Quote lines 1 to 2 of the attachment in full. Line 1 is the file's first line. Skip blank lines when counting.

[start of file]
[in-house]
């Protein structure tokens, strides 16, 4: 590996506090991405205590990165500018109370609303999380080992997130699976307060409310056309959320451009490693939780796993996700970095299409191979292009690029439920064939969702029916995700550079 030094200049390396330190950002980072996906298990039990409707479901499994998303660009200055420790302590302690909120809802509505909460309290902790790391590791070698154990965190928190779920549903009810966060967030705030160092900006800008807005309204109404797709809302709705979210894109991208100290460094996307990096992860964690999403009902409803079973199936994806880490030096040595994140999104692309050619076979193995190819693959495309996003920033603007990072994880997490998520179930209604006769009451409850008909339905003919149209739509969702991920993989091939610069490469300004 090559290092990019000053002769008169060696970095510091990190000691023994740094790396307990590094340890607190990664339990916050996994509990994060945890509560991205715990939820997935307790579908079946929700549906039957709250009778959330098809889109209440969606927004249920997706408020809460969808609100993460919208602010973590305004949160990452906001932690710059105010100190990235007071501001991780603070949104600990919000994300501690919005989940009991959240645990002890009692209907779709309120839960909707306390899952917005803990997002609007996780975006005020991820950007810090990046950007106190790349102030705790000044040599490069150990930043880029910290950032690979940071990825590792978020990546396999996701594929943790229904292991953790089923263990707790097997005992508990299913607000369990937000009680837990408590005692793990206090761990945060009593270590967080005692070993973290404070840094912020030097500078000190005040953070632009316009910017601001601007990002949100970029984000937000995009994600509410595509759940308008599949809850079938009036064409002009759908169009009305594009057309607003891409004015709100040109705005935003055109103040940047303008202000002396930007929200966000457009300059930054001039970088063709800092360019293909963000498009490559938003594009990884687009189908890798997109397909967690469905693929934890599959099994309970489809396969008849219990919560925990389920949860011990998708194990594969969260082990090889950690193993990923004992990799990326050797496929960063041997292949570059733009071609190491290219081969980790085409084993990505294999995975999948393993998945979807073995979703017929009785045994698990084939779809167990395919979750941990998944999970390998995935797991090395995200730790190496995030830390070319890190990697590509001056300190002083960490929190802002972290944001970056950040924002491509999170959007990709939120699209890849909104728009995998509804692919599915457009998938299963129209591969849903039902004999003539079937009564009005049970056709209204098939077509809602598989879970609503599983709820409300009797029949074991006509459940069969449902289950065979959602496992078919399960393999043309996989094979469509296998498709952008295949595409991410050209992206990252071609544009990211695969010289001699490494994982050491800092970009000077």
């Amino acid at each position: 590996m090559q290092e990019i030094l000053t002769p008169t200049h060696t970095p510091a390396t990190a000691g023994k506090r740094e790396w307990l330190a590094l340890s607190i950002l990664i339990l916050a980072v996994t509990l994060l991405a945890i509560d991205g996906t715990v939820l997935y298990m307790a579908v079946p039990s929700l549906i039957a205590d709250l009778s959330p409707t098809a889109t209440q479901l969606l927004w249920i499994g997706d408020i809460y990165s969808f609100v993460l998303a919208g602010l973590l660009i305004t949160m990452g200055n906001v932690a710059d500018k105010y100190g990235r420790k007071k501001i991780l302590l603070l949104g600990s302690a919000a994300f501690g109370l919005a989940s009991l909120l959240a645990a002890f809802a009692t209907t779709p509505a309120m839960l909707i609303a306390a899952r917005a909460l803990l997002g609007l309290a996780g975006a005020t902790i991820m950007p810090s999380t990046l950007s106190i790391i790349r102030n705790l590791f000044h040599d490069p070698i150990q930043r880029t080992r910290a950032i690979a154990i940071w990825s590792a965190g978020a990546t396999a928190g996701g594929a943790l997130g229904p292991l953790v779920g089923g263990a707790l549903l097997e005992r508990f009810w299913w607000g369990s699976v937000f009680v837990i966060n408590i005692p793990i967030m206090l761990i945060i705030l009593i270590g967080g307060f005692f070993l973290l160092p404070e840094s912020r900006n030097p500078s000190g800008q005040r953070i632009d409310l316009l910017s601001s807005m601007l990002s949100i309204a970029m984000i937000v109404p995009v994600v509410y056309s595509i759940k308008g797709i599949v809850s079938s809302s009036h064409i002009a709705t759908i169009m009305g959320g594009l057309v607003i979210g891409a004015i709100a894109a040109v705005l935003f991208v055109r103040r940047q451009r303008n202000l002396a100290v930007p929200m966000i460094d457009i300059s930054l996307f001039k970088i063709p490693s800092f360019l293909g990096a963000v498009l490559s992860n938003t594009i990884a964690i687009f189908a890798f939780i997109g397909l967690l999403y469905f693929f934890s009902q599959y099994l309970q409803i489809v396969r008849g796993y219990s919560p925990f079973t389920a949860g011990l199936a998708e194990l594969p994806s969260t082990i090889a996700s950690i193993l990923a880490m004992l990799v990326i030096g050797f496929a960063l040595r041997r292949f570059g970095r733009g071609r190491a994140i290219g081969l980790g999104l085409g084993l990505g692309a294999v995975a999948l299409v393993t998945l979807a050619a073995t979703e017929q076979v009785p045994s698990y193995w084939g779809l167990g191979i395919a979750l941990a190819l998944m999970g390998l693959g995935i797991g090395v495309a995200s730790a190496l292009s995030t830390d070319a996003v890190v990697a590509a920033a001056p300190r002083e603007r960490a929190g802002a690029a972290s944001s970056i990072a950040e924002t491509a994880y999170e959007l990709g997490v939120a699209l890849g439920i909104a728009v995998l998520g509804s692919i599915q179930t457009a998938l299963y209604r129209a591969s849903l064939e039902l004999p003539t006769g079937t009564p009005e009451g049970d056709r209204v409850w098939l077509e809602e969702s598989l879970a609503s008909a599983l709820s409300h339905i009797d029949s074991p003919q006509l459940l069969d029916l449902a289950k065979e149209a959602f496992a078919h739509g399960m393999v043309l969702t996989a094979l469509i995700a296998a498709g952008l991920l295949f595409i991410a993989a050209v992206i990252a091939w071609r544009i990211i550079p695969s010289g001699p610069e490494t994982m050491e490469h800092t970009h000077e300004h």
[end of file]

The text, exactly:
[in-house]
């Protein structure tokens, strides 16, 4: 590996506090991405205590990165500018109370609303999380080992997130699976307060409310056309959320451009490693939780796993996700970095299409191979292009690029439920064939969702029916995700550079 030094200049390396330190950002980072996906298990039990409707479901499994998303660009200055420790302590302690909120809802509505909460309290902790790391590791070698154990965190928190779920549903009810966060967030705030160092900006800008807005309204109404797709809302709705979210894109991208100290460094996307990096992860964690999403009902409803079973199936994806880490030096040595994140999104692309050619076979193995190819693959495309996003920033603007990072994880997490998520179930209604006769009451409850008909339905003919149209739509969702991920993989091939610069490469300004 090559290092990019000053002769008169060696970095510091990190000691023994740094790396307990590094340890607190990664339990916050996994509990994060945890509560991205715990939820997935307790579908079946929700549906039957709250009778959330098809889109209440969606927004249920997706408020809460969808609100993460919208602010973590305004949160990452906001932690710059105010100190990235007071501001991780603070949104600990919000994300501690919005989940009991959240645990002890009692209907779709309120839960909707306390899952917005803990997002609007996780975006005020991820950007810090990046950007106190790349102030705790000044040599490069150990930043880029910290950032690979940071990825590792978020990546396999996701594929943790229904292991953790089923263990707790097997005992508990299913607000369990937000009680837990408590005692793990206090761990945060009593270590967080005692070993973290404070840094912020030097500078000190005040953070632009316009910017601001601007990002949100970029984000937000995009994600509410595509759940308008599949809850079938009036064409002009759908169009009305594009057309607003891409004015709100040109705005935003055109103040940047303008202000002396930007929200966000457009300059930054001039970088063709800092360019293909963000498009490559938003594009990884687009189908890798997109397909967690469905693929934890599959099994309970489809396969008849219990919560925990389920949860011990998708194990594969969260082990090889950690193993990923004992990799990326050797496929960063041997292949570059733009071609190491290219081969980790085409084993990505294999995975999948393993998945979807073995979703017929009785045994698990084939779809167990395919979750941990998944999970390998995935797991090395995200730790190496995030830390070319890190990697590509001056300190002083960490929190802002972290944001970056950040924002491509999170959007990709939120699209890849909104728009995998509804692919599915457009998938299963129209591969849903039902004999003539079937009564009005049970056709209204098939077509809602598989879970609503599983709820409300009797029949074991006509459940069969449902289950065979959602496992078919399960393999043309996989094979469509296998498709952008295949595409991410050209992206990252071609544009990211695969010289001699490494994982050491800092970009000077």